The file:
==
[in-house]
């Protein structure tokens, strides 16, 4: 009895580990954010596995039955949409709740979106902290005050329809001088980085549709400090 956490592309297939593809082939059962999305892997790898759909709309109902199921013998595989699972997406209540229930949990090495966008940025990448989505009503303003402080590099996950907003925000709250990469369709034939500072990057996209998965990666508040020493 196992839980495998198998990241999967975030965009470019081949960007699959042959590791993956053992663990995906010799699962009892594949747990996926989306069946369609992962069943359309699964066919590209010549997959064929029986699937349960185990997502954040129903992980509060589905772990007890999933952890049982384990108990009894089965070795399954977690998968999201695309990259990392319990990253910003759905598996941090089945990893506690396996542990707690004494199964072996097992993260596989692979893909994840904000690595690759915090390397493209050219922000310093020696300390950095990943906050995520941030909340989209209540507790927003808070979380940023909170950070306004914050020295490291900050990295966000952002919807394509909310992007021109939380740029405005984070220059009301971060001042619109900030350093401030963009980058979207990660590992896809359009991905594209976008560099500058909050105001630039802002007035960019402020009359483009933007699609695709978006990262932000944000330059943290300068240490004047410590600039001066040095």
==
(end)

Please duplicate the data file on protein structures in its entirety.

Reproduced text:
[in-house]
């Protein structure tokens, strides 16, 4: 009895580990954010596995039955949409709740979106902290005050329809001088980085549709400090 956490592309297939593809082939059962999305892997790898759909709309109902199921013998595989699972997406209540229930949990090495966008940025990448989505009503303003402080590099996950907003925000709250990469369709034939500072990057996209998965990666508040020493 196992839980495998198998990241999967975030965009470019081949960007699959042959590791993956053992663990995906010799699962009892594949747990996926989306069946369609992962069943359309699964066919590209010549997959064929029986699937349960185990997502954040129903992980509060589905772990007890999933952890049982384990108990009894089965070795399954977690998968999201695309990259990392319990990253910003759905598996941090089945990893506690396996542990707690004494199964072996097992993260596989692979893909994840904000690595690759915090390397493209050219922000310093020696300390950095990943906050995520941030909340989209209540507790927003808070979380940023909170950070306004914050020295490291900050990295966000952002919807394509909310992007021109939380740029405005984070220059009301971060001042619109900030350093401030963009980058979207990660590992896809359009991905594209976008560099500058909050105001630039802002007035960019402020009359483009933007699609695709978006990262932000944000330059943290300068240490004047410590600039001066040095």